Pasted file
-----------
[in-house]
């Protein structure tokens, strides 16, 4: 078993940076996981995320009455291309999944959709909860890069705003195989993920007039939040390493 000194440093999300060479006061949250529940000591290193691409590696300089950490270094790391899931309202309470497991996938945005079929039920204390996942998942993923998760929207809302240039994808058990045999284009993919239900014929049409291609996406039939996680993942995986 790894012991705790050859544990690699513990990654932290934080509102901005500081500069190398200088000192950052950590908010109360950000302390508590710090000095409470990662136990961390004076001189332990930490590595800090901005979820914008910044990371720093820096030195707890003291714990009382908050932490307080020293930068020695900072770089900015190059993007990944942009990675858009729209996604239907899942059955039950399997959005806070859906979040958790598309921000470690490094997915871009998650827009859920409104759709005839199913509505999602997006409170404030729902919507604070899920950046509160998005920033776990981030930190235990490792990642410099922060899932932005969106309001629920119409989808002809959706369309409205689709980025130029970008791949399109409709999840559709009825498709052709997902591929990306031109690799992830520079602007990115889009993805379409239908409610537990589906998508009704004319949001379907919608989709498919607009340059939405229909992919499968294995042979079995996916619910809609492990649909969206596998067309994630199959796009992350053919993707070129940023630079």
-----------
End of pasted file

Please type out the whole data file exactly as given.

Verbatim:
[in-house]
């Protein structure tokens, strides 16, 4: 078993940076996981995320009455291309999944959709909860890069705003195989993920007039939040390493 000194440093999300060479006061949250529940000591290193691409590696300089950490270094790391899931309202309470497991996938945005079929039920204390996942998942993923998760929207809302240039994808058990045999284009993919239900014929049409291609996406039939996680993942995986 790894012991705790050859544990690699513990990654932290934080509102901005500081500069190398200088000192950052950590908010109360950000302390508590710090000095409470990662136990961390004076001189332990930490590595800090901005979820914008910044990371720093820096030195707890003291714990009382908050932490307080020293930068020695900072770089900015190059993007990944942009990675858009729209996604239907899942059955039950399997959005806070859906979040958790598309921000470690490094997915871009998650827009859920409104759709005839199913509505999602997006409170404030729902919507604070899920950046509160998005920033776990981030930190235990490792990642410099922060899932932005969106309001629920119409989808002809959706369309409205689709980025130029970008791949399109409709999840559709009825498709052709997902591929990306031109690799992830520079602007990115889009993805379409239908409610537990589906998508009704004319949001379907919608989709498919607009340059939405229909992919499968294995042979079995996916619910809609492990649909969206596998067309994630199959796009992350053919993707070129940023630079």